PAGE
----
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RISK AVERSE: A person who values a certain income more than an equal amount of income that involves risk or uncertainty. To illustrate, let's say that you're given two options--(A) a guaranteed $1,000 or (b) a 50-50 chance of getting either $500 or $1,500. If you chose option A, then you're risk averse. Both options give you the same "expected" values. In other words, if you select option B a few hundred times, then your average amount over those few hundred times is $1,000.

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Lesson 9: Macro Basics | Unit 5: Issues Page: 16 of 16

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  • How differing views on the 'best' economic policies result from basic differences in ideologies, values, and beliefs, and from vested interests of those benefitting from policies.
  • Why we have alternative, competing macroeconomic theories because of differing political views and the inability to undertake definitive tests of each theory.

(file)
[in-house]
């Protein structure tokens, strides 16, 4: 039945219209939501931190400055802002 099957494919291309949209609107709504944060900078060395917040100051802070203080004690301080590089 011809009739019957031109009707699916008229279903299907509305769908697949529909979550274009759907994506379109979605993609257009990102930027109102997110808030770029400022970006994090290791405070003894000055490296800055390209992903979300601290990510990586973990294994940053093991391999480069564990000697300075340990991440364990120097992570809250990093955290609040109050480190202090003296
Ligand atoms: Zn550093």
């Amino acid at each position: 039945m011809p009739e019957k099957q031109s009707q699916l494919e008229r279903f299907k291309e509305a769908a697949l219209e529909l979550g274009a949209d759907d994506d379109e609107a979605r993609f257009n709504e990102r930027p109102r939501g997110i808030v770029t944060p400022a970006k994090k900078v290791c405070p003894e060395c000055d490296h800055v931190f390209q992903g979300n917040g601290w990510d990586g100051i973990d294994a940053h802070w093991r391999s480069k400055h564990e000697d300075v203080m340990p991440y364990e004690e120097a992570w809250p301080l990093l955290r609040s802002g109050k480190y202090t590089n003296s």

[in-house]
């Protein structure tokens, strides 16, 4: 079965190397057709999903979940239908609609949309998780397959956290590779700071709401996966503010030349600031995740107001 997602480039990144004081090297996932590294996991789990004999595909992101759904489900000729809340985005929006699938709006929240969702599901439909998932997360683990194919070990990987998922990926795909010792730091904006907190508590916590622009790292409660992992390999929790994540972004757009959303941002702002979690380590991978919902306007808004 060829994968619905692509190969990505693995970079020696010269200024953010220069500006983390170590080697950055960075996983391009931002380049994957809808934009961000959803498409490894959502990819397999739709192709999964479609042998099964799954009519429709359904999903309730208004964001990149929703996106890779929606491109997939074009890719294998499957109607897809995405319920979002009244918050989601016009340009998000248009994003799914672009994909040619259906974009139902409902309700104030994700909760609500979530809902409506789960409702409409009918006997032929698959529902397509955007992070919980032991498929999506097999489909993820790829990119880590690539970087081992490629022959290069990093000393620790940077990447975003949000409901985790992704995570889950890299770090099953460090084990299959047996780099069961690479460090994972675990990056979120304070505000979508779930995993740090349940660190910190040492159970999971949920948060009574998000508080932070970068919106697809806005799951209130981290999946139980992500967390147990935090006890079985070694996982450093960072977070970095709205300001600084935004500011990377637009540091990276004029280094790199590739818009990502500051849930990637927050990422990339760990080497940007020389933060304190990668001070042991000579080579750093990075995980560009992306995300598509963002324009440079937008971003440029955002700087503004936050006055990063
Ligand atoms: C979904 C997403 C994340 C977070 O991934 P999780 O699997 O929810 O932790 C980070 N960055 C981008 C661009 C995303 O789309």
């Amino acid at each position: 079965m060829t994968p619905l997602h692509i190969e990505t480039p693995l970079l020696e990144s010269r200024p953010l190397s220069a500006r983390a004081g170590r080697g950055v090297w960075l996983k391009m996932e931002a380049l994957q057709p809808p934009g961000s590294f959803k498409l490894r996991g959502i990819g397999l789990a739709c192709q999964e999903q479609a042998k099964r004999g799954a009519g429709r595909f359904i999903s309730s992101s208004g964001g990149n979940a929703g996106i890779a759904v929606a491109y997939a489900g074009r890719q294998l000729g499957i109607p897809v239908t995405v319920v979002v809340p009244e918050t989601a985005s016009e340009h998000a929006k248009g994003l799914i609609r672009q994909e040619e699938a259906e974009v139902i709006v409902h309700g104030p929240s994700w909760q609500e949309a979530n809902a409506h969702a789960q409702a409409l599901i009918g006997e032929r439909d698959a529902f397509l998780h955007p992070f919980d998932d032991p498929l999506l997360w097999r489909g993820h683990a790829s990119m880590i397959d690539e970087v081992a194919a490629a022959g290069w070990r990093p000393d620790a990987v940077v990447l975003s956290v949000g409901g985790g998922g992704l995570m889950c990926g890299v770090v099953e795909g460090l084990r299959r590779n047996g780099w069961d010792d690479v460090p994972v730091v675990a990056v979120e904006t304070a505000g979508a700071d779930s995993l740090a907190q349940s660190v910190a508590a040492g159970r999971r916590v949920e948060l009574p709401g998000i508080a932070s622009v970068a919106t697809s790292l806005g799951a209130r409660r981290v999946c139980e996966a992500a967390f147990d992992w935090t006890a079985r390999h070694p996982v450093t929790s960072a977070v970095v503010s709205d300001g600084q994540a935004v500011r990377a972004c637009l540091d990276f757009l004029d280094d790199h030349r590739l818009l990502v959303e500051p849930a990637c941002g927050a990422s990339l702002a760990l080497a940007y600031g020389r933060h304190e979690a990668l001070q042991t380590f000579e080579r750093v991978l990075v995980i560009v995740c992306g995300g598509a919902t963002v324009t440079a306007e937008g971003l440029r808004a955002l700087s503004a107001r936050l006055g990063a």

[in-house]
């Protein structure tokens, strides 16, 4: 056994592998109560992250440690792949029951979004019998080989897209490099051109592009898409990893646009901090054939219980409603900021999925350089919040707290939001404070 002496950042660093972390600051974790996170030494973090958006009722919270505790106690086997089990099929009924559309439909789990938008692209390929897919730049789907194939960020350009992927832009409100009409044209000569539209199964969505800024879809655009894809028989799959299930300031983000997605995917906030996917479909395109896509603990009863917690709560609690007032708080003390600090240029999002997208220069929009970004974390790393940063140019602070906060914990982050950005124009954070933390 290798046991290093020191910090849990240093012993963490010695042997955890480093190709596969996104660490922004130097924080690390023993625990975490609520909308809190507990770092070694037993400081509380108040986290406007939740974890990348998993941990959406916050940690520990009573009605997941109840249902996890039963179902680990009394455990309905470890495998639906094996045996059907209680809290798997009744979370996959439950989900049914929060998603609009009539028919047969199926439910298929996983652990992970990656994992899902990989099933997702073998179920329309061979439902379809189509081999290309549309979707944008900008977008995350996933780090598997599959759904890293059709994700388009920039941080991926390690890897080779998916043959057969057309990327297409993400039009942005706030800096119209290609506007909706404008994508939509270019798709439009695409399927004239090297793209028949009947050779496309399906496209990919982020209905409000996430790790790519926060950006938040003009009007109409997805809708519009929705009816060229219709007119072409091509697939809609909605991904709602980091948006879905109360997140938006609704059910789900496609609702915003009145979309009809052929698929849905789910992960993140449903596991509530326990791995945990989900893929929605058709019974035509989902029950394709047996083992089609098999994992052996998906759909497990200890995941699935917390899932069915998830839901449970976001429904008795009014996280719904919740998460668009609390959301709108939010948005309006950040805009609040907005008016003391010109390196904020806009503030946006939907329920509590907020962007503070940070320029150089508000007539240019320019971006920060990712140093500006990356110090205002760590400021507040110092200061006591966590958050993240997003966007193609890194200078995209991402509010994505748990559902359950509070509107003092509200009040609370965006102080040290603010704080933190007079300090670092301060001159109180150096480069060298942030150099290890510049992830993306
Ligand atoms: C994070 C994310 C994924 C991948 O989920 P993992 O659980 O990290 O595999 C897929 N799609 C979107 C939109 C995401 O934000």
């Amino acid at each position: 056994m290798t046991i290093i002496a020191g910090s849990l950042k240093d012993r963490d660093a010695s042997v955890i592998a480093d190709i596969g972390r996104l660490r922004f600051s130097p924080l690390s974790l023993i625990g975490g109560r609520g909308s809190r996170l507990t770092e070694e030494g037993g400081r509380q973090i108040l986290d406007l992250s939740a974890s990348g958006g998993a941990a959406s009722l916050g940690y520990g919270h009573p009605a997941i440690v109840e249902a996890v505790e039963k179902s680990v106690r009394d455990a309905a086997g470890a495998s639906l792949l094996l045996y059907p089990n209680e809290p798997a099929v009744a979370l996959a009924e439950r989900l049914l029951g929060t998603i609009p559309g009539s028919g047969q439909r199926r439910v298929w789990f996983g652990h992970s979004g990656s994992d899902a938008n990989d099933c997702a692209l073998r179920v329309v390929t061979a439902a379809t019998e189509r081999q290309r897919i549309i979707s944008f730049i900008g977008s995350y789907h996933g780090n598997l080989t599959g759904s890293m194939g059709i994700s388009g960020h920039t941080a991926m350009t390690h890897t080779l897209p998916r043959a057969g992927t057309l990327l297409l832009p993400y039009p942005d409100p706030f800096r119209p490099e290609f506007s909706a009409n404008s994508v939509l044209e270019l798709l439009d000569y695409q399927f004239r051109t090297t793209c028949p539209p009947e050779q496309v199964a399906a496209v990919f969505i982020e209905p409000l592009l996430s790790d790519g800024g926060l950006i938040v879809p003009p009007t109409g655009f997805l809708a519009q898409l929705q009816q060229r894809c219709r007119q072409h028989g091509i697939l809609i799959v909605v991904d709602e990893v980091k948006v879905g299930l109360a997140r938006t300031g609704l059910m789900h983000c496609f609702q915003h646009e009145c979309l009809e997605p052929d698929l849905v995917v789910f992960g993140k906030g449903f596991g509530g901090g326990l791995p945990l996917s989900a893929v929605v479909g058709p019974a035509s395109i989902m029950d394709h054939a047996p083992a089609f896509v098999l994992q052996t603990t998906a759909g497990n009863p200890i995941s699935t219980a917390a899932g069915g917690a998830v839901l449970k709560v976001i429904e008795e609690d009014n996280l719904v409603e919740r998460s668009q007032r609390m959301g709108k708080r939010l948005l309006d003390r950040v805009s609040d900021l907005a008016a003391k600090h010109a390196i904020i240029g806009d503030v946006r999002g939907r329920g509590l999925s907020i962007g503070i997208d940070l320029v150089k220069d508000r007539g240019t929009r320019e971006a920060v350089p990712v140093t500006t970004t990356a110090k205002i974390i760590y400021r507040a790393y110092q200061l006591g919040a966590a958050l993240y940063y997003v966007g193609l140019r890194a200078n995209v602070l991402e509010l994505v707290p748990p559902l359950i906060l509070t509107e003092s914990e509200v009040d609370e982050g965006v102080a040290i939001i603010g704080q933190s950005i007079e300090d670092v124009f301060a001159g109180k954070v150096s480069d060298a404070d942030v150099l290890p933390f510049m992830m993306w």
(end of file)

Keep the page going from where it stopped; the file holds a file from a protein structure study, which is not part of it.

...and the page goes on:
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ARC ELASTICITY

The average elasticity for discrete changes in two variables. The distinguishing characteristic of arc elasticity is that percentage changes are calculated based on the average of initial and ending values of each variable, rather than initial values. Arc elasticity is generally calculated using the midpoint elasticity formula. The contrast to arc elasticity is point elasticity. For infinitesimally small changes in two variables, arc elasticity is the same as point elasticity.

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Today, you are likely to spend a great deal of time waiting for visits from door-to-door solicitors wanting to buy either yellow cotton balls or a set of steel-belted radial snow tires. Be on the lookout for the happiest person in the room.
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The 22.6% decline in stock prices on October 19, 1987 was larger than the infamous 12.8% decline on October 29, 1929.
"When you play, play hard; when you work, don't play at all. "

-- Theodore Roosevelt, 26th US president

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